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Complementary and Integrative Medicine

Introduction

Many Americans use medical treatments that are not part of mainstream medicine. This type of care may be called complementary, integrative or alternative medicine. Complementary medicine is used together with mainstream medical care. An example is using acupuncture to help with the side effects of cancer treatment. When healthcare providers and facilities offer both types of care, it is called integrative medicine. Alternative medicine would be used instead of mainstream medical care.

The claims that practitioners make about their benefits can sound promising. However, researchers do not know how safe many of these treatments are or how well they work. Studies are underway to determine the safety and usefulness of many of these practices. To minimize the health risks of a non-mainstream treatment

  • Discuss it with your doctor. It might have side effects or interact with other medicines.
  • Find out what the research says about it.
  • Choose practitioners carefully.
  • Tell all of your doctors and practitioners about all of the different types of treatments you are using.
  • Source: MedlinePlus

    Note: This topic was prepared to help consumers find reliable health resources on the web. This site is not responsible for the information on other sites. The information here — and on all websites — is not intended to be a substitute for care given to you by a health professional.

    Recommended Reading

    Complementary and Integrative Medicine, MedlinePlus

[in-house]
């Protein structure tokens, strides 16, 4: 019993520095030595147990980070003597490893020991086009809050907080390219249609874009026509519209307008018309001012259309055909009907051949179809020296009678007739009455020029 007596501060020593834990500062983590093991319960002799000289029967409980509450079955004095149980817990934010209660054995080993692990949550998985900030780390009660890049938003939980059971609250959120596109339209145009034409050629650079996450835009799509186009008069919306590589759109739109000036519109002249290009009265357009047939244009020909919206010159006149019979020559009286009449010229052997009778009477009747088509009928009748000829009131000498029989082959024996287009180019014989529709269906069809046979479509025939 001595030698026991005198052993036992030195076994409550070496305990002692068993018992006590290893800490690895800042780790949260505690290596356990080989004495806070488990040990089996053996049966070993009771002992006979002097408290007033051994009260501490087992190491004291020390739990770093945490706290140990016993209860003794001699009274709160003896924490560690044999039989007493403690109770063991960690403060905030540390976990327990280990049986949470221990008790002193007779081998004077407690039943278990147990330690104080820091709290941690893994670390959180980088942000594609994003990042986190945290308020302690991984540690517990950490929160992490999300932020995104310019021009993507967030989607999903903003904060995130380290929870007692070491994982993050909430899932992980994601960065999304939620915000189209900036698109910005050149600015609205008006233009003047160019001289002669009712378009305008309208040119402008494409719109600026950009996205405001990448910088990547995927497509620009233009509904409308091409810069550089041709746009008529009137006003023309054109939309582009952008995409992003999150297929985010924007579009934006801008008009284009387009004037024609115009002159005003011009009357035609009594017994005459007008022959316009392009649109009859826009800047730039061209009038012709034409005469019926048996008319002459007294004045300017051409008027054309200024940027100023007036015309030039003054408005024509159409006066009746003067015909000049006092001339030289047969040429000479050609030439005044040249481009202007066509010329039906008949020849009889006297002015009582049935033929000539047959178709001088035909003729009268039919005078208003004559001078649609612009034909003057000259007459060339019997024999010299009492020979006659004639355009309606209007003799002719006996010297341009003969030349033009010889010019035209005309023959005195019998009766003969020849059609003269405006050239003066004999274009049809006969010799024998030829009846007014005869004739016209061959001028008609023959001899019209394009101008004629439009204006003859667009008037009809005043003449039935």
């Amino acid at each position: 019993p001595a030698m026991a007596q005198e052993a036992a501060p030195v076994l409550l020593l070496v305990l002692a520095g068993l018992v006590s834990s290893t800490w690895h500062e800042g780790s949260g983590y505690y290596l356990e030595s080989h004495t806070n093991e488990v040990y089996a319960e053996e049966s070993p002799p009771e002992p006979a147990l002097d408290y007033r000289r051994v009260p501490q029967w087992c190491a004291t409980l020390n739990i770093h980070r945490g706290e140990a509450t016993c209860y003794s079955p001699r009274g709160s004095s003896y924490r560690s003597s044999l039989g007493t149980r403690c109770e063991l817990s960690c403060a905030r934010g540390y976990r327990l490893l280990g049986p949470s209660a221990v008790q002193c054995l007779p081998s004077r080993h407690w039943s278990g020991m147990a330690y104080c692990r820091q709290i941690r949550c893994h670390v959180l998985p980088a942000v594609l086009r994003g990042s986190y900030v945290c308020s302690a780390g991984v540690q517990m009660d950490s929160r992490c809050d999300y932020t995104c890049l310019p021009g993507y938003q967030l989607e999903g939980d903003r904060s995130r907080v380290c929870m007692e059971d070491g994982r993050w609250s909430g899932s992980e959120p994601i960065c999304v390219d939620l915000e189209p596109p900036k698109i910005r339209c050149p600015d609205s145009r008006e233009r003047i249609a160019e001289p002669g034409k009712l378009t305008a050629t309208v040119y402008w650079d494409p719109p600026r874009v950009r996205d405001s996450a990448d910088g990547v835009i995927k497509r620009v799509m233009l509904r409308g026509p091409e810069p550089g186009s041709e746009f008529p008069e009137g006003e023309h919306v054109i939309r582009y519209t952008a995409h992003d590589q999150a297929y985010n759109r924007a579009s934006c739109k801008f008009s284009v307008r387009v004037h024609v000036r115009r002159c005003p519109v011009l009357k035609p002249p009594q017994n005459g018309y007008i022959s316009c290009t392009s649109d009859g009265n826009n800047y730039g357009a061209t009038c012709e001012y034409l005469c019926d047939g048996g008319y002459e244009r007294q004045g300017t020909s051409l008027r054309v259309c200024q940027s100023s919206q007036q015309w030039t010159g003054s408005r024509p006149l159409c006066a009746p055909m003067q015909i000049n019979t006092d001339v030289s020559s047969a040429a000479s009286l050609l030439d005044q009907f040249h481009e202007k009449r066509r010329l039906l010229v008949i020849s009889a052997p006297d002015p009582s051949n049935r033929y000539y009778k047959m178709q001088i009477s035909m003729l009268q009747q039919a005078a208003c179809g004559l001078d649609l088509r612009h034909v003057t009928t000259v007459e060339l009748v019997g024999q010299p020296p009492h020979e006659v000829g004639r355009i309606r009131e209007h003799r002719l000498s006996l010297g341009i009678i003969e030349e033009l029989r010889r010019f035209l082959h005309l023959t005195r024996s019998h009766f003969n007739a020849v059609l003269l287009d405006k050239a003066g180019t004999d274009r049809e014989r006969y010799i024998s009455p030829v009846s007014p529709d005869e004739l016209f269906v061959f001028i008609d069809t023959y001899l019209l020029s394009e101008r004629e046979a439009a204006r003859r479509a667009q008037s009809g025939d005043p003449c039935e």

Read the latest news and find links to additional information from MedlinePlus, a service of the National Library of Medicine.

    National Center for Complementary and Integrative Health (NCCIH)
    The National Center for Complementary and Integrative Health is one of the institutes and centers that make up the National Institutes of Health (NIH). NCCIH's mission is to support rigorous research, to train researchers and to disseminate information to the public and professionals on which modalities work, which do not, and why.

    Which Therapies Work?

    Health Topics, NCCIH
    This information from the National Center for Complementary and Integrative Health may be searched by type of treatment and by disease or condition.

    Integrative Medicine Program, University of Texas MD Anderson Cancer Center
    This link from the MD Anderson Cancer Center provides information about many therapies, research and clinical trials.

    Finding a Practitioner

    Find a Practitioner, HealthInfoSource
    Find a practitioner on this website.

    Be An Informed Consumer, National Center for Complementary and Integrative Health
    This link provides advice from the National Center for Complementary and Integrative Health on selecting a complementary health practitioner, as well as other information.

    Local Resources

    Poudre River Public Library District
    Search the library collection for books about complementary or alternative medicine, or use the library's health, sciences and technology databases.

    Still Looking?

    Best Health Sites
    This collection of web links, organized by site type, will help you find the health information you're looking for.

    Suggest a Resource
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